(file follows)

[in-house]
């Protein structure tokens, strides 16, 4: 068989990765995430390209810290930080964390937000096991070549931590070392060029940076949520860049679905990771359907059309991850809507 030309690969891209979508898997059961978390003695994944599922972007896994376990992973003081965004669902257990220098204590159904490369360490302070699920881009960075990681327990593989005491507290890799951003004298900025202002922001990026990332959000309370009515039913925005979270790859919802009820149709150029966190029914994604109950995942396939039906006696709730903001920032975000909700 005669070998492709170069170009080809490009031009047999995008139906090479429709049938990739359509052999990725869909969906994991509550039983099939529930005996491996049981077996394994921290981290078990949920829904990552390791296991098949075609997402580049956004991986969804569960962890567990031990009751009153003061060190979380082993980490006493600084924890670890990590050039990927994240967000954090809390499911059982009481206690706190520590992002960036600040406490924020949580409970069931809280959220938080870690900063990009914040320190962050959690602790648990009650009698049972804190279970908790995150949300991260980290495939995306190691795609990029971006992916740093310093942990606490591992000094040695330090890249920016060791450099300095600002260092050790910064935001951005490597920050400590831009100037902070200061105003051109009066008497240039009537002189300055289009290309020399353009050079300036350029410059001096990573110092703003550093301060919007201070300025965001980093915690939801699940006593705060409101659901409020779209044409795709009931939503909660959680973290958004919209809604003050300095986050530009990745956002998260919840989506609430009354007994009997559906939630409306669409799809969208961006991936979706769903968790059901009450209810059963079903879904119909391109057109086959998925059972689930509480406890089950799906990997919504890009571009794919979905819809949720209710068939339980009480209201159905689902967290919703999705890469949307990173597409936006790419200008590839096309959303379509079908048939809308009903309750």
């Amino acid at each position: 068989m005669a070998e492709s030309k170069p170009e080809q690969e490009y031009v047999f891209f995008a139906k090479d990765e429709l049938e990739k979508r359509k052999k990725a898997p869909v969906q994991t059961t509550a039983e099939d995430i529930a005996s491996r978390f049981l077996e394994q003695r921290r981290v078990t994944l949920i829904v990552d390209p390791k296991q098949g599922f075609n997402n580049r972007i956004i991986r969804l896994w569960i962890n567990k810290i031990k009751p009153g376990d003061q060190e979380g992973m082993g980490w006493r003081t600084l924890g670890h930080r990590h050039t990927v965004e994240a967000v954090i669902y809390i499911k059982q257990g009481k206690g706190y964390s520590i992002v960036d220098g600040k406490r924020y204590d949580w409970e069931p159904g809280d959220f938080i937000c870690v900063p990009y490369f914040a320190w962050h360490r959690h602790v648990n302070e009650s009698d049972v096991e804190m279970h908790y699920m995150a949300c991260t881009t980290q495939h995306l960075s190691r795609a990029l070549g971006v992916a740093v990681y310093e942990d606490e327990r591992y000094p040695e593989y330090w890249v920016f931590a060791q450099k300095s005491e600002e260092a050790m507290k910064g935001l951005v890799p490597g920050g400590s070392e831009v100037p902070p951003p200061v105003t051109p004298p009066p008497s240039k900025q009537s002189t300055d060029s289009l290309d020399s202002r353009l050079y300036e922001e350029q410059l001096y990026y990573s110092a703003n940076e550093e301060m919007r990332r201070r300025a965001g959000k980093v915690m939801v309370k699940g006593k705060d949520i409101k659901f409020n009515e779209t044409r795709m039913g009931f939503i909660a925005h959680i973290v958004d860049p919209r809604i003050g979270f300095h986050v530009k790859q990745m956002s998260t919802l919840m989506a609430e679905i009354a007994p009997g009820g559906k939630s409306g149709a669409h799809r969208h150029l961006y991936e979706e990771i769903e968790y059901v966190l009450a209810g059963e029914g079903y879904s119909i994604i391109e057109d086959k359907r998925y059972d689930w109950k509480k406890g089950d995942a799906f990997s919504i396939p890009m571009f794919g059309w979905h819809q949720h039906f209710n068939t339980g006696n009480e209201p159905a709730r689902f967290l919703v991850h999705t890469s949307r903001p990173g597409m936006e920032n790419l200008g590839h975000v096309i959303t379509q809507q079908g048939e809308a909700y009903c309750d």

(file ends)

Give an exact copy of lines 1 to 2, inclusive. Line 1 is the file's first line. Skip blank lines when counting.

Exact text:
[in-house]
């Protein structure tokens, strides 16, 4: 068989990765995430390209810290930080964390937000096991070549931590070392060029940076949520860049679905990771359907059309991850809507 030309690969891209979508898997059961978390003695994944599922972007896994376990992973003081965004669902257990220098204590159904490369360490302070699920881009960075990681327990593989005491507290890799951003004298900025202002922001990026990332959000309370009515039913925005979270790859919802009820149709150029966190029914994604109950995942396939039906006696709730903001920032975000909700 005669070998492709170069170009080809490009031009047999995008139906090479429709049938990739359509052999990725869909969906994991509550039983099939529930005996491996049981077996394994921290981290078990949920829904990552390791296991098949075609997402580049956004991986969804569960962890567990031990009751009153003061060190979380082993980490006493600084924890670890990590050039990927994240967000954090809390499911059982009481206690706190520590992002960036600040406490924020949580409970069931809280959220938080870690900063990009914040320190962050959690602790648990009650009698049972804190279970908790995150949300991260980290495939995306190691795609990029971006992916740093310093942990606490591992000094040695330090890249920016060791450099300095600002260092050790910064935001951005490597920050400590831009100037902070200061105003051109009066008497240039009537002189300055289009290309020399353009050079300036350029410059001096990573110092703003550093301060919007201070300025965001980093915690939801699940006593705060409101659901409020779209044409795709009931939503909660959680973290958004919209809604003050300095986050530009990745956002998260919840989506609430009354007994009997559906939630409306669409799809969208961006991936979706769903968790059901009450209810059963079903879904119909391109057109086959998925059972689930509480406890089950799906990997919504890009571009794919979905819809949720209710068939339980009480209201159905689902967290919703999705890469949307990173597409936006790419200008590839096309959303379509079908048939809308009903309750």